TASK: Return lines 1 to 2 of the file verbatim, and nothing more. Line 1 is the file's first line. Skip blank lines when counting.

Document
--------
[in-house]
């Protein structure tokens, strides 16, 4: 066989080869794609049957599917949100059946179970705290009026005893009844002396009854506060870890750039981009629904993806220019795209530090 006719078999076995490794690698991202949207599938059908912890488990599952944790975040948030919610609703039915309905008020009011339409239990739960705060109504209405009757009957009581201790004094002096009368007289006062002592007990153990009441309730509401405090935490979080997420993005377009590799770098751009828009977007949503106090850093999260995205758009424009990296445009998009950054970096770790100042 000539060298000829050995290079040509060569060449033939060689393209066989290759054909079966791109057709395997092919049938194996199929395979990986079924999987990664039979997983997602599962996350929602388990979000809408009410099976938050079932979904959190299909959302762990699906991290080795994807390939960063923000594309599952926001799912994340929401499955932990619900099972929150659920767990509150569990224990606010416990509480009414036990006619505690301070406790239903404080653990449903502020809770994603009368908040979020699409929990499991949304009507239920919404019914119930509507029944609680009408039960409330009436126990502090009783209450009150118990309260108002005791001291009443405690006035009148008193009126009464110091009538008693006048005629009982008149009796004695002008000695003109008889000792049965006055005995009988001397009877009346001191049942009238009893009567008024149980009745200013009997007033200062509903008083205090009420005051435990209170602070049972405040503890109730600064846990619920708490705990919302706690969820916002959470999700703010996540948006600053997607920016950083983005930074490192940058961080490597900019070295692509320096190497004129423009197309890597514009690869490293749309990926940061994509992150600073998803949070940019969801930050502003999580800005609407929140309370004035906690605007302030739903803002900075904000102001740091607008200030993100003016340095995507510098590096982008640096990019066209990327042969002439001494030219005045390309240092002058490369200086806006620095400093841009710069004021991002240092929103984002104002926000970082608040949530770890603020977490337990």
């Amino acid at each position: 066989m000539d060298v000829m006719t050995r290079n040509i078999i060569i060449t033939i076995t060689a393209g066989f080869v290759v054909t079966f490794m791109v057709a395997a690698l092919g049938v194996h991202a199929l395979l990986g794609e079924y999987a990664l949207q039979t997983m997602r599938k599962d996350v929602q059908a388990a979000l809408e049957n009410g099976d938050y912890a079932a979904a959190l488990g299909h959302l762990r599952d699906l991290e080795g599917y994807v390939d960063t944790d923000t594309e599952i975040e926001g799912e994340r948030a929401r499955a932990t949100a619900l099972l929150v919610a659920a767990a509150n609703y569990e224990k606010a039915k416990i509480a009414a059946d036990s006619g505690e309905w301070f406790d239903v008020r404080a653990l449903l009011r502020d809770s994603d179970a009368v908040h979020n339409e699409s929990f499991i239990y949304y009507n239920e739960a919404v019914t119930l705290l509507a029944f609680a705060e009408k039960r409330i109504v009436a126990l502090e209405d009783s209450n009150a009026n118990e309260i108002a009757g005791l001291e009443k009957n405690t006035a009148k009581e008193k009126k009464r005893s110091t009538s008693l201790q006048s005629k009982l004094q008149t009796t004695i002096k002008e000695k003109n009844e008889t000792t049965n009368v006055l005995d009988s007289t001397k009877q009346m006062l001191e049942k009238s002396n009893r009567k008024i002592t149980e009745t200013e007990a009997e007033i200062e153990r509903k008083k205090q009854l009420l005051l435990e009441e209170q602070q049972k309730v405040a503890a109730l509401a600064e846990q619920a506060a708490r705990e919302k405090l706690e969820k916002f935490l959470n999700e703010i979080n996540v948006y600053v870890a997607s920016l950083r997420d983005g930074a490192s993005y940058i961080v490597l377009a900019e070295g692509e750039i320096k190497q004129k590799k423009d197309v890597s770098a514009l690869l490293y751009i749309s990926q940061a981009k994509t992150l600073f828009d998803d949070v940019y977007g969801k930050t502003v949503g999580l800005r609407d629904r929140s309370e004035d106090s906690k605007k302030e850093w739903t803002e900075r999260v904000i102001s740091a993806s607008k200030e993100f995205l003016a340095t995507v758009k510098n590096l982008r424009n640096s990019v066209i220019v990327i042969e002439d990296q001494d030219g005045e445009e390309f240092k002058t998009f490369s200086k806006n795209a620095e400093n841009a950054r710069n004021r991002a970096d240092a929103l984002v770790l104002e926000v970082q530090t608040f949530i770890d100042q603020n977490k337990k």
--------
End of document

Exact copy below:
[in-house]
């Protein structure tokens, strides 16, 4: 066989080869794609049957599917949100059946179970705290009026005893009844002396009854506060870890750039981009629904993806220019795209530090 006719078999076995490794690698991202949207599938059908912890488990599952944790975040948030919610609703039915309905008020009011339409239990739960705060109504209405009757009957009581201790004094002096009368007289006062002592007990153990009441309730509401405090935490979080997420993005377009590799770098751009828009977007949503106090850093999260995205758009424009990296445009998009950054970096770790100042 000539060298000829050995290079040509060569060449033939060689393209066989290759054909079966791109057709395997092919049938194996199929395979990986079924999987990664039979997983997602599962996350929602388990979000809408009410099976938050079932979904959190299909959302762990699906991290080795994807390939960063923000594309599952926001799912994340929401499955932990619900099972929150659920767990509150569990224990606010416990509480009414036990006619505690301070406790239903404080653990449903502020809770994603009368908040979020699409929990499991949304009507239920919404019914119930509507029944609680009408039960409330009436126990502090009783209450009150118990309260108002005791001291009443405690006035009148008193009126009464110091009538008693006048005629009982008149009796004695002008000695003109008889000792049965006055005995009988001397009877009346001191049942009238009893009567008024149980009745200013009997007033200062509903008083205090009420005051435990209170602070049972405040503890109730600064846990619920708490705990919302706690969820916002959470999700703010996540948006600053997607920016950083983005930074490192940058961080490597900019070295692509320096190497004129423009197309890597514009690869490293749309990926940061994509992150600073998803949070940019969801930050502003999580800005609407929140309370004035906690605007302030739903803002900075904000102001740091607008200030993100003016340095995507510098590096982008640096990019066209990327042969002439001494030219005045390309240092002058490369200086806006620095400093841009710069004021991002240092929103984002104002926000970082608040949530770890603020977490337990």